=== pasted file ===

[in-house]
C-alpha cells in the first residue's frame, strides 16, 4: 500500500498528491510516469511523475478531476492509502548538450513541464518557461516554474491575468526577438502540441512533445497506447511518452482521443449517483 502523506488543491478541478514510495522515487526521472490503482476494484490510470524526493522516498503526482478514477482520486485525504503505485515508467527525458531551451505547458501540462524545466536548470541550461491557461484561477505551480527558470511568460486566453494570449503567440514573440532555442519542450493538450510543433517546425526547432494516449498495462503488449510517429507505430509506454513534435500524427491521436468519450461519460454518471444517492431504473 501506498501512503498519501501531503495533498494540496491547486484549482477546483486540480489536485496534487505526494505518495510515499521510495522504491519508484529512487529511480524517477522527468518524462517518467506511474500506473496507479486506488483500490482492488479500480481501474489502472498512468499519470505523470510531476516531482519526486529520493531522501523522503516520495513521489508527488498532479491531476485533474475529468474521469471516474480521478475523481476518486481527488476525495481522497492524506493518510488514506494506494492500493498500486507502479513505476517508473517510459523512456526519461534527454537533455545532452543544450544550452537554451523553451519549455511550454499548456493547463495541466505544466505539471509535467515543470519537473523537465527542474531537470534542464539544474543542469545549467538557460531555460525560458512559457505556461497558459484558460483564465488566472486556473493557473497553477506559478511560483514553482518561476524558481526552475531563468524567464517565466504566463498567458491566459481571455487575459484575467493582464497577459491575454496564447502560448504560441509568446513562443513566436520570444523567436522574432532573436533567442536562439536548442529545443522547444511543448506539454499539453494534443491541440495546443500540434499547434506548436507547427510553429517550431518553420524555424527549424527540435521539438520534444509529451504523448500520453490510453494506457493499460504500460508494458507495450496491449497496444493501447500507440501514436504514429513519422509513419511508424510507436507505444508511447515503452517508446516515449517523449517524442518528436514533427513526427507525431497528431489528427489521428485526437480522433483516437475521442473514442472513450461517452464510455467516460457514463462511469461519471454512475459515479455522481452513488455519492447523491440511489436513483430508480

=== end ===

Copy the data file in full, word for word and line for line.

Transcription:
[in-house]
C-alpha cells in the first residue's frame, strides 16, 4: 500500500498528491510516469511523475478531476492509502548538450513541464518557461516554474491575468526577438502540441512533445497506447511518452482521443449517483 502523506488543491478541478514510495522515487526521472490503482476494484490510470524526493522516498503526482478514477482520486485525504503505485515508467527525458531551451505547458501540462524545466536548470541550461491557461484561477505551480527558470511568460486566453494570449503567440514573440532555442519542450493538450510543433517546425526547432494516449498495462503488449510517429507505430509506454513534435500524427491521436468519450461519460454518471444517492431504473 501506498501512503498519501501531503495533498494540496491547486484549482477546483486540480489536485496534487505526494505518495510515499521510495522504491519508484529512487529511480524517477522527468518524462517518467506511474500506473496507479486506488483500490482492488479500480481501474489502472498512468499519470505523470510531476516531482519526486529520493531522501523522503516520495513521489508527488498532479491531476485533474475529468474521469471516474480521478475523481476518486481527488476525495481522497492524506493518510488514506494506494492500493498500486507502479513505476517508473517510459523512456526519461534527454537533455545532452543544450544550452537554451523553451519549455511550454499548456493547463495541466505544466505539471509535467515543470519537473523537465527542474531537470534542464539544474543542469545549467538557460531555460525560458512559457505556461497558459484558460483564465488566472486556473493557473497553477506559478511560483514553482518561476524558481526552475531563468524567464517565466504566463498567458491566459481571455487575459484575467493582464497577459491575454496564447502560448504560441509568446513562443513566436520570444523567436522574432532573436533567442536562439536548442529545443522547444511543448506539454499539453494534443491541440495546443500540434499547434506548436507547427510553429517550431518553420524555424527549424527540435521539438520534444509529451504523448500520453490510453494506457493499460504500460508494458507495450496491449497496444493501447500507440501514436504514429513519422509513419511508424510507436507505444508511447515503452517508446516515449517523449517524442518528436514533427513526427507525431497528431489528427489521428485526437480522433483516437475521442473514442472513450461517452464510455467516460457514463462511469461519471454512475459515479455522481452513488455519492447523491440511489436513483430508480